Did you know that Vitamin A is one of the most essential nutrients for reptiles, like Leopard Geckos? Vitamin A is required for skin cell growth and development. It’s also required for the proper functioning of the eyes and eyelids in them. Hence, it’s a must-have nutrient.
Leopard Geckos with Vitamin A deficiency exhibit symptoms like irregular shedding, hyperkeratosis of the eyes, fertility issues, sudden weight loss, and inactivity. The treatment often includes providing Leopard Gecko with Vitamin-A rich diet and supplements.
If you wish to know more about Vitamin A deficiency in Leopard Gecko, its symptoms, and treatments. Then, read on!
Table of Contents
What Causes Vitamin A Deficiency In Leopard Gecko?
Vitamin A deficiency, also known as Hypovitaminosis A, is quite common in Leopard Geckos. This is because of two major reasons as stated below.
Reason 1: Natural Diet
The diet of Leopard geckos mainly consists of insects. However, most insects contain Vitamin A in trace amounts only.
On the other hand, vegetables and fruits are typically the main sources of Vitamin A. But, experts often advise against feeding vegetables and fruits to leopard geckos as they cannot digest them.
We also explain why leopard geckos can’t eat that in these articles:
So, leopard geckos are more susceptible to Vitamin A deficiency due to their natural eating habits.
Reason 2: Improper Gut loading of Insects
Although leopard geckos cannot eat fruits and vegetables rich in Vitamin A, they can still eat insects gut-loaded with Vitamin A-rich foods.
Therefore, your leopard gecko may face a Vitamin A deficiency, if you don’t incorporate properly gut-loaded insects in their diet.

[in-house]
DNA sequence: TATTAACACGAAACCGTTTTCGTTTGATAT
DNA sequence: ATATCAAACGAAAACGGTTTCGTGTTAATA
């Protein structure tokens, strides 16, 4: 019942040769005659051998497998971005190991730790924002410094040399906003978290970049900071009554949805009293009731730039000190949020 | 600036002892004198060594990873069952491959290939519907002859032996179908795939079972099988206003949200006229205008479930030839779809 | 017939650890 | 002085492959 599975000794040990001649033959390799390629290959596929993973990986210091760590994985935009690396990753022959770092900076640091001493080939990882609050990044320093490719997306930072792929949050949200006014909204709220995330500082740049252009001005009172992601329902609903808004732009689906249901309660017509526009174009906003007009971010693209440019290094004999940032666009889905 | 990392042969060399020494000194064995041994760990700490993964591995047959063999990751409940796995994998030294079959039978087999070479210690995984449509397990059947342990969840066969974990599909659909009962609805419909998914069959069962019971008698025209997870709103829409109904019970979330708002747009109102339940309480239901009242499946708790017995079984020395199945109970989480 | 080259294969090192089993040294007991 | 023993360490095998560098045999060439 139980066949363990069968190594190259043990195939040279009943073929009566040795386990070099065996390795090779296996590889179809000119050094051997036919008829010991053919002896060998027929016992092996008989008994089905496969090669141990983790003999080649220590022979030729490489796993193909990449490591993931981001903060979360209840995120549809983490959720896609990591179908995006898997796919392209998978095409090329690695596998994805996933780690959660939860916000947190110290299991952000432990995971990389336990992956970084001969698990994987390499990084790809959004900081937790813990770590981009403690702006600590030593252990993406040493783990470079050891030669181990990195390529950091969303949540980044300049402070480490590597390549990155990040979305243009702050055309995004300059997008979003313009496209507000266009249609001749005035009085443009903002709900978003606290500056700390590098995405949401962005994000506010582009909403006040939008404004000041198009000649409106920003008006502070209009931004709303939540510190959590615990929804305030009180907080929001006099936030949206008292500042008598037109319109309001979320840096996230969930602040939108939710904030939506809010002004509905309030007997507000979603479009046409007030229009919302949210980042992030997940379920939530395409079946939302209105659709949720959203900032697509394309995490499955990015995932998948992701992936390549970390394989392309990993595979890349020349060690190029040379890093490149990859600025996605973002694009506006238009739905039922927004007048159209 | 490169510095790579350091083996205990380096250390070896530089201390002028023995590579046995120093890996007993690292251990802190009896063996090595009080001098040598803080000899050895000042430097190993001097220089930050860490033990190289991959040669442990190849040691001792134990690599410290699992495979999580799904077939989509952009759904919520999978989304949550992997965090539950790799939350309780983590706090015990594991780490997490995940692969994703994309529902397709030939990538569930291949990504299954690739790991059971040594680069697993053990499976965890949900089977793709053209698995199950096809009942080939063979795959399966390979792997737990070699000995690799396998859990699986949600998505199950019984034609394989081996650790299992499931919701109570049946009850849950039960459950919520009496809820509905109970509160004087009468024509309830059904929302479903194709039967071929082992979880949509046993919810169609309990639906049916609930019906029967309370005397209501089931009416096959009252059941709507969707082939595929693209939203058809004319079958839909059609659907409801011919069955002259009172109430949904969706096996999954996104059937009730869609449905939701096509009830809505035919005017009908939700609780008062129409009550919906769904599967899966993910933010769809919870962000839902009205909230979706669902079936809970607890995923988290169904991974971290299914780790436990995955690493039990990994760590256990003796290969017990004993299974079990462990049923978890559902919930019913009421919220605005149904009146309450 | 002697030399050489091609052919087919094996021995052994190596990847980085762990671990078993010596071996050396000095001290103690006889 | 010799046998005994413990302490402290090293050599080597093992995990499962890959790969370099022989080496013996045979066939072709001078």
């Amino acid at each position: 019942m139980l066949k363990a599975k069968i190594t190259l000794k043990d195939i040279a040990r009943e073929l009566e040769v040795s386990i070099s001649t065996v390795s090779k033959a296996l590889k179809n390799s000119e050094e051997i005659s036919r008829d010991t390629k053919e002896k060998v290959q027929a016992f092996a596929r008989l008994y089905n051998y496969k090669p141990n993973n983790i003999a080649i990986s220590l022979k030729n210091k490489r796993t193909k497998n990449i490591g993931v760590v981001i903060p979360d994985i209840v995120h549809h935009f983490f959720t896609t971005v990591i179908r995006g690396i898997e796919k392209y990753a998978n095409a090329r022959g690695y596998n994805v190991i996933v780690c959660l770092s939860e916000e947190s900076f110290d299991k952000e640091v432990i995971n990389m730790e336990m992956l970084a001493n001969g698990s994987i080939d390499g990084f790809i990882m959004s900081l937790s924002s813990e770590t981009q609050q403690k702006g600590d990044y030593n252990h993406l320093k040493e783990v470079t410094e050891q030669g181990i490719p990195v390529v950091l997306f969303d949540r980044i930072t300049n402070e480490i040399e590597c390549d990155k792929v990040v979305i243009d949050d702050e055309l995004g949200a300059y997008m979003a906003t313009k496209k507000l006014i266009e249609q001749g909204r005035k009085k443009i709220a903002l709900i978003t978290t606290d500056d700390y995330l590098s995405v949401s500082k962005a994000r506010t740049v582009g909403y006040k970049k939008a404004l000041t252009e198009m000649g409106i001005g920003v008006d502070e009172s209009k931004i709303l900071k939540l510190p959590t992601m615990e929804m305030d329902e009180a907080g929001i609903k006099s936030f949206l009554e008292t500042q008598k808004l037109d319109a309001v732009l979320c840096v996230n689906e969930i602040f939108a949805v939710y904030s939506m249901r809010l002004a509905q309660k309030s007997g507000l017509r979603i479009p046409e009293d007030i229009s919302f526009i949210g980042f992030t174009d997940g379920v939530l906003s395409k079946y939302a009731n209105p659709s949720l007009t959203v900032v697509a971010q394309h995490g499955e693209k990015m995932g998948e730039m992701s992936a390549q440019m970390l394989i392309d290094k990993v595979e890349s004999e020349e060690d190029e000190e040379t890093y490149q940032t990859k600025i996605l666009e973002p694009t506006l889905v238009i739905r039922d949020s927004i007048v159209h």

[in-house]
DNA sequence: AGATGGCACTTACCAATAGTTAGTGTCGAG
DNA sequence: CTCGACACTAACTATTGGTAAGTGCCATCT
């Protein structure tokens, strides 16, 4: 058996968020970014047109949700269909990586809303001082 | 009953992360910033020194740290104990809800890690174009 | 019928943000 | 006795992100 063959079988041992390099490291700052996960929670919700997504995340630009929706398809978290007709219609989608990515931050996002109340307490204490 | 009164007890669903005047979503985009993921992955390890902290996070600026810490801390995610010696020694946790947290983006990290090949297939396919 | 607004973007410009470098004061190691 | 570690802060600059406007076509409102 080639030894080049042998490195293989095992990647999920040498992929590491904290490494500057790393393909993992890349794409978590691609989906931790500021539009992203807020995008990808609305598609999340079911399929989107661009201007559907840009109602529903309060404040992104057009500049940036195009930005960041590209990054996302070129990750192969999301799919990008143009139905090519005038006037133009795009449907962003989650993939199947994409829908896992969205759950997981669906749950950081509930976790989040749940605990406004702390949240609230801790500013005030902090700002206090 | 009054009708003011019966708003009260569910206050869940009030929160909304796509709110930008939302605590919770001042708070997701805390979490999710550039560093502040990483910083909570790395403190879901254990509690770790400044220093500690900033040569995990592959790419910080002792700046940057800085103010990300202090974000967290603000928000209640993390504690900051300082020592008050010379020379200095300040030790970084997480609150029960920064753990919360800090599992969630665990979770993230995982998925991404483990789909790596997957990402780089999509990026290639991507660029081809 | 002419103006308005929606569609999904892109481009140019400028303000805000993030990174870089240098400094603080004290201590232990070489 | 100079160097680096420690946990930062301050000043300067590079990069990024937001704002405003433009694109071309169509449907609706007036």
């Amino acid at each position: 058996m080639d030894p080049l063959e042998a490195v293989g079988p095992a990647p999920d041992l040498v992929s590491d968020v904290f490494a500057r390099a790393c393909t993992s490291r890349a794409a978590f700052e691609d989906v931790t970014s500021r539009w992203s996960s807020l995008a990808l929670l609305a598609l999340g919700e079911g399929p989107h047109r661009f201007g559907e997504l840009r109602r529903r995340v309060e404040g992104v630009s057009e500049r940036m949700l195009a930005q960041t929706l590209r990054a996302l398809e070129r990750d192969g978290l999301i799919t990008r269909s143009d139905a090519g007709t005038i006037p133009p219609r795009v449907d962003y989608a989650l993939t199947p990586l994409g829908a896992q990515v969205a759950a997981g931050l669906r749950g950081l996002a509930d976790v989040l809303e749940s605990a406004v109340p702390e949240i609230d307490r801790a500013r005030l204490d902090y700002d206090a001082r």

Tip: Do you need a vitamin schedule for your leopard gecko with all the necessary vitamins, when and how often to give them + the best multivatmin supplements? Check out our leopard gecko vitamin guide here!
Leopard Gecko Vitamin A Deficiency Symptoms
If you’re suspecting that your Leopard Gecko has Vitamin A deficiency, then look out for the below-mentioned symptoms.
Irregular or Abnormal Shedding
Typically, the cause of irregular or abnormal shedding in Leos is related to humidity or lighting. However, if you’re providing 40% humidity and UV-B light in their cage, then it might not be the real issue for abnormal shedding.
As Vitamin A helps in the growth and development of the epidermal cells, a lack of it may lead to skin-related issues. Therefore, if your Leo is struggling with shedding off its old skin, and growing a new one too, look out for Vitamin A deficiency.
Eye-related symptoms are quite common in reptiles, including leopard geckos, if they have Vitamin A deficiency. So, check for the below symptoms:
- Swelling of the eyelids – to the point that your Leo is unable to open its eyes.
- A cluster of dead skin near Leo’s eyes – creates an eye attachment that makes Leo look visually impaired.
- Cloudy Eye – due to conjunctivitis.
Note: Before ruling it out as Vitamin A deficiency, it’s best to consult a vet to ensure that there’s no other cause for eye-related symptoms like poor hygiene. If you want to avoid unnecessary trips and costs, we recommend to book an online vet here!
Depending on your Leopard gecko’s gender, the fertility issues take place due to Vitamin A.
- Male Leopard Geckos: In this case, the male Leo might act slow or sluggish while breeding.
- Female Leopard Geckos: In this case, the female Leo is often receptive. However, the eggs produced may be defective or weak due to Vitamin A deficiency.
Hence, ensure that your Leopard Gecko receives proper nutrients, including Vitamin A, during the breeding period.
Most leopard geckos see a decline in their activity when they’re suffering from Vitamin A deficiency. It is because Vitamin A is a key nutrient in the production of ATP – the building blocks of energy.
Due to the lack of Vitamin A, there might be a decline in the production of energy. Thus, making your Leopard Gecko lethargic and inactive.
Other Minor Symptoms
Apart from the major symptoms mentioned above, your Leo may also exhibit some minor symptoms if they’ve Vitamin A deficiency. These include:
- Nasal discharge
- Weight loss
- Hemipenal swellings
- Growth issues
- Breathing problems
- Congestion and wheezing
How Do You Treat Vitamin A Deficiency in Leopard Geckos?
The simple way to treat Vitamin A deficiency in Leopard Geckos is to give them a Vitamin A-rich diet. Given below are some ways to ensure that.